Putting this together in Romans 7:7, apart from the law the sinner doesn’t clearly see and fully understand how serious their sin problem is. They have no idea of the furious strength of the bondage of sin. To them, sin is a problem “out there” and not a problem with me. The law lets the sinner SEE that he is hopelessly in bondage to sin, that the very nature of himself makes him an object of God’s wrath (Eph 2:3). How does the law do that?
This is precisely what Romans 7:7-24 is all about! Romans 7:7 describes the process succinctly:
On the contrary, I would not have known sin except through the law. For I would not have known covetousness unless the law had said, “You shall not covet.”
We see the following:
First: The law steps in to the life of a sinner and says “Do not covet!” The Greek for “covet” means “an inordinate desire”. The law describes this as an inordinate desire for someone else, someone else’s spouse, someone else’s possessions.
Second: What is this law supposed to do? Stop sin? To the contrary! The sin nature within the sinner is actually aroused and awakened by the law (verse 9). In other words the law provokes the sinful nature of the sinner out of hiding and sinning increases (Romans 5:20).
Third: The sinner’s hopeless bondage to sin becomes as obvious as the horror of a person trapped in quicksand. The more he struggles, the more he is hopelessly entangled in the mire and sucked deeper into the vortex of death. In a shocking moment, he realizes he will never escape and there is absolutely nothing he can do about it. Unless someone else rescues him.
The real nature of the beast–sin in the sinner—rouses to life when the sinner encounters the law! Let’s clarify: the noun “sin” is used repeatedly in Romans, as opposed to the verb “sin” (as in “sinning”). “Sin” used here and throughout Romans is a far more comprehensive word here. It refers to a dread condition, like cancer. The problem isn’t merely the individual “sins” committed, but the fact that they happen as the result of the condition of sin in the sinner. The sinner has a nature that is sinful. It is the antithesis of all that is good in God. Therefore, that sinful nature makes them an object of God’s wrath (Eph 2:3).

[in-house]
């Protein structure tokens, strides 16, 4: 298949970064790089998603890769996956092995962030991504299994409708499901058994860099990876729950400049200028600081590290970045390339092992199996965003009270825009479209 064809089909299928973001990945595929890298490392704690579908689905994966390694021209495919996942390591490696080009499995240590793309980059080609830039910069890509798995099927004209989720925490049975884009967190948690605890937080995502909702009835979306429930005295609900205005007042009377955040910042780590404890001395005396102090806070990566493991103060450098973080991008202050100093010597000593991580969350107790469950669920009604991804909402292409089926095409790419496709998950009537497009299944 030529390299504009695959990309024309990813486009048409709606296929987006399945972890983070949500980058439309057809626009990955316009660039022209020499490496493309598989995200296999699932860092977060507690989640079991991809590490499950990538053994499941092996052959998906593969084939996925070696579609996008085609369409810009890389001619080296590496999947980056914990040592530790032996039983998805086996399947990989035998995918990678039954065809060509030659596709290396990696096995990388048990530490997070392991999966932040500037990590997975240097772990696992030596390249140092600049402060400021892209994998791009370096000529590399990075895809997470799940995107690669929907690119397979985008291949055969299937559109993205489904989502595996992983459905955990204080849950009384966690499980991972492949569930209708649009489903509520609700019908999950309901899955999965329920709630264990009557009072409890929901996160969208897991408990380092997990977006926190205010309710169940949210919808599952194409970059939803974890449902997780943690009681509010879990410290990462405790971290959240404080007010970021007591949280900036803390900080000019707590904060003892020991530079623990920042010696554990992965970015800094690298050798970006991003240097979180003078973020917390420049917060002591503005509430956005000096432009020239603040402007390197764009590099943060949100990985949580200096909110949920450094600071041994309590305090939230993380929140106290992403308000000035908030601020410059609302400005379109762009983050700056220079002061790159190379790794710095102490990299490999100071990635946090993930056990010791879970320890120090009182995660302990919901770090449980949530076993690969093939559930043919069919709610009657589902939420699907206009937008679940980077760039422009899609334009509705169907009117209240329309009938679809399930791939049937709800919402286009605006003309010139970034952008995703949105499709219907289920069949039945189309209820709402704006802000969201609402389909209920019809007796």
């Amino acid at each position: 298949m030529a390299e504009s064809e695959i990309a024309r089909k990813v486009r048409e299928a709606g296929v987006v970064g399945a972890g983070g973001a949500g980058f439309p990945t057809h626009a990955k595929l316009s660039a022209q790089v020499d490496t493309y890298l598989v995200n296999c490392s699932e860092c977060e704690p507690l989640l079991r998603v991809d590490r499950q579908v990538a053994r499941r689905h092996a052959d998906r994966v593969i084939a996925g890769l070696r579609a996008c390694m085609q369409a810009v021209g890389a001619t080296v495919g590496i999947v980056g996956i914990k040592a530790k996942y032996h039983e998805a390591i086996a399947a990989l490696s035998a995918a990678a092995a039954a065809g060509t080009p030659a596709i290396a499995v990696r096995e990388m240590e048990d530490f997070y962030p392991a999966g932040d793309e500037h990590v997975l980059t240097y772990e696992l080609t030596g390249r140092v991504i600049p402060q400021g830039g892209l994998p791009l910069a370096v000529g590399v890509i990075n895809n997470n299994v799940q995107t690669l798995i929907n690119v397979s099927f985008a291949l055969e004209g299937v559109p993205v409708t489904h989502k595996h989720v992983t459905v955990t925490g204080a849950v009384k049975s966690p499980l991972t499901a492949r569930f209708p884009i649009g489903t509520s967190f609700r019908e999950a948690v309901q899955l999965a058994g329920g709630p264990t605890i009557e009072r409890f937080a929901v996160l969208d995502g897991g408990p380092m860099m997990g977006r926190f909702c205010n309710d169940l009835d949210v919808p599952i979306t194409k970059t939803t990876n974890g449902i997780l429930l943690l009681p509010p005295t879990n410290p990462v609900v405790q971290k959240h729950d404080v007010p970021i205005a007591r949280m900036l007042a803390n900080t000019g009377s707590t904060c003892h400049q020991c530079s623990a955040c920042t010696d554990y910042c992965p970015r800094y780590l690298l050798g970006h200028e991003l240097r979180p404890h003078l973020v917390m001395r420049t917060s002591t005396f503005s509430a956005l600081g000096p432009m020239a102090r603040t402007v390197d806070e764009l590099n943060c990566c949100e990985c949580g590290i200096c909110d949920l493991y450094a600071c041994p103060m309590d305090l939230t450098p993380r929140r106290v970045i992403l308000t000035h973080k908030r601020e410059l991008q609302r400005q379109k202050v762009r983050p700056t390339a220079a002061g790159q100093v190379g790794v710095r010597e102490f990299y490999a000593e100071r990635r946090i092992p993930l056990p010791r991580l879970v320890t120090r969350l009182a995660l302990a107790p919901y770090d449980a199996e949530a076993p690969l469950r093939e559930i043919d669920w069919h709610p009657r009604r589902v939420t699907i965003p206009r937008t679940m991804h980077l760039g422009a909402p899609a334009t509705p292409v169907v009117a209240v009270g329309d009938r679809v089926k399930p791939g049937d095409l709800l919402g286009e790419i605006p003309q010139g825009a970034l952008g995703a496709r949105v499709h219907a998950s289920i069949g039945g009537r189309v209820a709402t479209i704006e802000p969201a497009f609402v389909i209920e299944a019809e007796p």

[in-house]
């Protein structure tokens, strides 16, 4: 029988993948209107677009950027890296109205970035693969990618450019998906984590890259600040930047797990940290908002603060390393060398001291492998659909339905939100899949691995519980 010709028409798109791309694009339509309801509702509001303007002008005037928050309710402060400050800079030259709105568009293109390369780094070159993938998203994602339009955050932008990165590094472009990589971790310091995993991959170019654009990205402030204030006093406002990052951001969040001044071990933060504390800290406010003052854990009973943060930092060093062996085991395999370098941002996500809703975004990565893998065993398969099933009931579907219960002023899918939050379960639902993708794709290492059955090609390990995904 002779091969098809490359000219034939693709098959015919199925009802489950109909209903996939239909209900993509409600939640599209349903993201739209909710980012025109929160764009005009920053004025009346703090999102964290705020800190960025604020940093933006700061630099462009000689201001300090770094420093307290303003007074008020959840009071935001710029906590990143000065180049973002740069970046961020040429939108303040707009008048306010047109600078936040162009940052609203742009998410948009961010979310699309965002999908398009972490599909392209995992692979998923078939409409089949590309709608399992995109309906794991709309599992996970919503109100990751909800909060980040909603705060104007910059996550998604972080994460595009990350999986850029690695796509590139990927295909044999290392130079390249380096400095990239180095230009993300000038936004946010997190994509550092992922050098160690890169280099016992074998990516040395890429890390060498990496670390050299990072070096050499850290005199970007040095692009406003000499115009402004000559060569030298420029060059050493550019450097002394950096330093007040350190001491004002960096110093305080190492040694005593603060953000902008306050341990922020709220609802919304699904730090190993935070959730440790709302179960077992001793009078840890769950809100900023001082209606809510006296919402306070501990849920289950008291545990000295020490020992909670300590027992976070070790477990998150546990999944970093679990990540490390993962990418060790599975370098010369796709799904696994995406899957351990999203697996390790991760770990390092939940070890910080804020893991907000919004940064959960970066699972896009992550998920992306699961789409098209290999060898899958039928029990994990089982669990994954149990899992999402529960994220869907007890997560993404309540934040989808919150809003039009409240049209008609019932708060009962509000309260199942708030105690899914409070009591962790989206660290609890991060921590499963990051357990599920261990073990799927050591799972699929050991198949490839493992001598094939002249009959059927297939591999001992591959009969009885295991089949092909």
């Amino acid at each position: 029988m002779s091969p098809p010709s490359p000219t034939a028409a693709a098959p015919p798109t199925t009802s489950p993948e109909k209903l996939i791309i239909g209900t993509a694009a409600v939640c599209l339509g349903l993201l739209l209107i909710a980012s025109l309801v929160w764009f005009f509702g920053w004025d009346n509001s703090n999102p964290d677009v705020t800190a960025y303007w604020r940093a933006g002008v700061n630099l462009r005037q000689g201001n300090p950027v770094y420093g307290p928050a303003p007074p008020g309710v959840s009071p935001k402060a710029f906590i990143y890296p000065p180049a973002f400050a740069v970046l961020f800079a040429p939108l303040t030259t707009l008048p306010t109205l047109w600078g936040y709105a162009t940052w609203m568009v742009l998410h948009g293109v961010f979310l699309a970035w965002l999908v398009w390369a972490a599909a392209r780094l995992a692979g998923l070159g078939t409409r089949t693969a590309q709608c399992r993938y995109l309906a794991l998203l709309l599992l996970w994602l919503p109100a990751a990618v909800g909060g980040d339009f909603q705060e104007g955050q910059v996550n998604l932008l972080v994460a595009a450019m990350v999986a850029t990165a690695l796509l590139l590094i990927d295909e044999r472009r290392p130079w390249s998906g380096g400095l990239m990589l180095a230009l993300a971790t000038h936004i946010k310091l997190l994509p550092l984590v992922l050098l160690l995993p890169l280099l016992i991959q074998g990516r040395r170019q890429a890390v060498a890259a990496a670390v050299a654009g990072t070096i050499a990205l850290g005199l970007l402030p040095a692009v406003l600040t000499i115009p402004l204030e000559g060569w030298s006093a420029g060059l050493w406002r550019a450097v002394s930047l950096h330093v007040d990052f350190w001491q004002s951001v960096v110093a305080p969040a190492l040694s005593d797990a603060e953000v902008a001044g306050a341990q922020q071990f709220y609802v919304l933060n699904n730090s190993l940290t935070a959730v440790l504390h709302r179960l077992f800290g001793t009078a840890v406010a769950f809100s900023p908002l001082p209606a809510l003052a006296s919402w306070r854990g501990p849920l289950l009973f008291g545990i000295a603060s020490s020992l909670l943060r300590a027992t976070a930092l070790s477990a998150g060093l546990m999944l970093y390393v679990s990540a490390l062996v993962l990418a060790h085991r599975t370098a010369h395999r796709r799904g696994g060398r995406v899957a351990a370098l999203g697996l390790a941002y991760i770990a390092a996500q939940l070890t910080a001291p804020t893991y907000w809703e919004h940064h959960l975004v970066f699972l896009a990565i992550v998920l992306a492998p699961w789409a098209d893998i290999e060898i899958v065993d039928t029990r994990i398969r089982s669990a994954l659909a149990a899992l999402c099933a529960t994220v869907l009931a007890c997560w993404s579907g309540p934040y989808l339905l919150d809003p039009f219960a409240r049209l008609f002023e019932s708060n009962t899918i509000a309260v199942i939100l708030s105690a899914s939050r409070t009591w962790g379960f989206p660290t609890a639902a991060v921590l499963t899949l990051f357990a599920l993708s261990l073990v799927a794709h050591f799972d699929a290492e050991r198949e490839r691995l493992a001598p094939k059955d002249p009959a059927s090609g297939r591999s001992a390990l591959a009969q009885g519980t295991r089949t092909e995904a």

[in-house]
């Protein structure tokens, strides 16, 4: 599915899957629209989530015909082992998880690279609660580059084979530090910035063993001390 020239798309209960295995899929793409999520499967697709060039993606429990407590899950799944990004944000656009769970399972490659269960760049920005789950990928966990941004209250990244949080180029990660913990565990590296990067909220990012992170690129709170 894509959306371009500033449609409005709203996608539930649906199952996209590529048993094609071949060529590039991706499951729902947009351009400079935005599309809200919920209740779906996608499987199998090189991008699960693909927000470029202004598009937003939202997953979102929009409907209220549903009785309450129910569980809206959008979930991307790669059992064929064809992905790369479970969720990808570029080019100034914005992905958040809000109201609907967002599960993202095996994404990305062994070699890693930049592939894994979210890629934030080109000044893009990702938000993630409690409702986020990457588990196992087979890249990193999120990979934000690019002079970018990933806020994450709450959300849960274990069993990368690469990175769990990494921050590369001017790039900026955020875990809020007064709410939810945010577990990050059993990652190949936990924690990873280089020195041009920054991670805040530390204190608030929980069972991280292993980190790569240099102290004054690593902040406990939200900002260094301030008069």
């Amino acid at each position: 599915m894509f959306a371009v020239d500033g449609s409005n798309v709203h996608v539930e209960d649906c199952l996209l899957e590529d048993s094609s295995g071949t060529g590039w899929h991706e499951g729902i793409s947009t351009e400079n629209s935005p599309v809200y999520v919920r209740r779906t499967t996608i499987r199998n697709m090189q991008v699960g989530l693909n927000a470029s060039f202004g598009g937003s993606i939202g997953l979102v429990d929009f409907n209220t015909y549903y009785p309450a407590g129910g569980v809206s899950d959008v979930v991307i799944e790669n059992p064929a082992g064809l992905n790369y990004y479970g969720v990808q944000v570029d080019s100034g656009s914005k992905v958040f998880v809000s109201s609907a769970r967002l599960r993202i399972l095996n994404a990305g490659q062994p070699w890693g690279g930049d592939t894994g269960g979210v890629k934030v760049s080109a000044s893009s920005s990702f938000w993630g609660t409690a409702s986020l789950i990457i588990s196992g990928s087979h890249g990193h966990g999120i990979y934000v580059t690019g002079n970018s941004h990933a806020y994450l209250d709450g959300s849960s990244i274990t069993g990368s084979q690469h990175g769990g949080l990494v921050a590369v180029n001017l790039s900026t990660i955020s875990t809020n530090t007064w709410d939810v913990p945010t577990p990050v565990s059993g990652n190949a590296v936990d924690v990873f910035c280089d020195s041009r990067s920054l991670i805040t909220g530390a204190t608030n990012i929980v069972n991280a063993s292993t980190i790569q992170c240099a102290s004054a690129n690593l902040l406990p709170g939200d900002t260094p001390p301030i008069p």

God uses a divinely appointed instrument — the law — to prove to the sinner just how bad they are and how shockingly dreadful is this condition of sin in them. It does this by agitating the sinner, so that his real nature — a sin nature — is provoked and comes out of hiding. The purpose of this isn’t to prove anything to God (He knows all things), but to prove to the sinner that he is a sinner, hopelessly in bondage to sin, with a sinful nature that is so bad, it’s a target for the wrath of God.
This is similar to a man who starts having headaches all the time. His wife insists that he go to the doctor and get it checked out. For weeks he says, “Oh, it’s no big deal, it’s just a headache” and doesn’t go to the doctor. Finally, after weeks without relief he agrees to go to the doctor. After medical examinations and diagnostic tests, the doctor sits the patient down to tell him the horrible news that he has cancer. The doctor shows the patient the images of his brain — and the large tumor in his brain. Finally, the patient is convinced that he himself has cancer. Not someone else, not his co-worker, not his neighbor, not even his wife — he is the one with the dread condition of cancer. Now that the patient is convinced that he has this awful, deadly condition he agrees to radical measures to be rid of the cancer: surgery, radiation and chemotherapy.
Now, imagine if the doctor didn’t try to convince the patient that he had cancer. He doesn’t tell the patient the results of the tests. He doesn’t show the patient the scans of his brain. Instead, he skips over all that and tells the patient (who has no idea that he has cancer), “I’ll tell you what, I know a great brain surgeon who would be glad to drill into your skull and cut out part of your brain. What do you say we schedule you for surgery tomorrow morning at 7:30?”
That patient would run away fast from such a crazy doctor! And who would blame him? Why in the world would anyone agree to such a radical procedure unless he was thoroughly convinced that it was he himself who was the cancer patient?
That is precisely what the law is for. It is meant to chase down the sinner and relentlessly prove that he has the cancer of sin which drives the sinner to cry out, “O wretched man that I am! Who will deliver me from this body of death?” (Romans 7:24). Now this sinner is fully convinced (convicted) that he is indeed a sinner, with a hopeless, awful sinful nature that does nothing but draw the righteous and holy wrath of God. He is now ready and willing to receive God’s glorious answer:
I thank God– through Jesus Christ our Lord! (verse 25)